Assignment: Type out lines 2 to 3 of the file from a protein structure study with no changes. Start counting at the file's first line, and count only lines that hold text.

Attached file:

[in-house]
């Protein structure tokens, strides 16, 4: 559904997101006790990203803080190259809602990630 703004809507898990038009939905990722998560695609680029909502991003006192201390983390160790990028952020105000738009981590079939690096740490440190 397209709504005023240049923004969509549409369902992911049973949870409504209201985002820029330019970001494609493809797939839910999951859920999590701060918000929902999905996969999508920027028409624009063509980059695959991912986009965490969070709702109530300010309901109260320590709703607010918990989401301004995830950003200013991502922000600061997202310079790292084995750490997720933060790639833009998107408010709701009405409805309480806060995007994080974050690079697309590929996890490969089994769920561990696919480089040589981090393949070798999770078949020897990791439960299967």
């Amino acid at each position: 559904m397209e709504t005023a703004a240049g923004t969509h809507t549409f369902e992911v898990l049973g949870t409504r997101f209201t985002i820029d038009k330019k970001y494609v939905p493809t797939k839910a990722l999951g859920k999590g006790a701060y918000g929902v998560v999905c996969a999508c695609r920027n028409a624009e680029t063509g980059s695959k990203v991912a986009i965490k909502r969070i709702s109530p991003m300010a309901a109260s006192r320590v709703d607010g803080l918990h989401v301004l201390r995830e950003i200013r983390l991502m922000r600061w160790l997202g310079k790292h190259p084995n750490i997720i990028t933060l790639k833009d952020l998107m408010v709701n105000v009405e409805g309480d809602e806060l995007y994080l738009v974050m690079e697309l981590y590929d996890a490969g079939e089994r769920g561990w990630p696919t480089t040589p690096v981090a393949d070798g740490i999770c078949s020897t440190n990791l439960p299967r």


């Protein structure tokens, strides 16, 4: 559904997101006790990203803080190259809602990630 703004809507898990038009939905990722998560695609680029909502991003006192201390983390160790990028952020105000738009981590079939690096740490440190 397209709504005023240049923004969509549409369902992911049973949870409504209201985002820029330019970001494609493809797939839910999951859920999590701060918000929902999905996969999508920027028409624009063509980059695959991912986009965490969070709702109530300010309901109260320590709703607010918990989401301004995830950003200013991502922000600061997202310079790292084995750490997720933060790639833009998107408010709701009405409805309480806060995007994080974050690079697309590929996890490969089994769920561990696919480089040589981090393949070798999770078949020897990791439960299967």
């Amino acid at each position: 559904m397209e709504t005023a703004a240049g923004t969509h809507t549409f369902e992911v898990l049973g949870t409504r997101f209201t985002i820029d038009k330019k970001y494609v939905p493809t797939k839910a990722l999951g859920k999590g006790a701060y918000g929902v998560v999905c996969a999508c695609r920027n028409a624009e680029t063509g980059s695959k990203v991912a986009i965490k909502r969070i709702s109530p991003m300010a309901a109260s006192r320590v709703d607010g803080l918990h989401v301004l201390r995830e950003i200013r983390l991502m922000r600061w160790l997202g310079k790292h190259p084995n750490i997720i990028t933060l790639k833009d952020l998107m408010v709701n105000v009405e409805g309480d809602e806060l995007y994080l738009v974050m690079e697309l981590y590929d996890a490969g079939e089994r769920g561990w990630p696919t480089t040589p690096v981090a393949d070798g740490i999770c078949s020897t440190n990791l439960p299967r």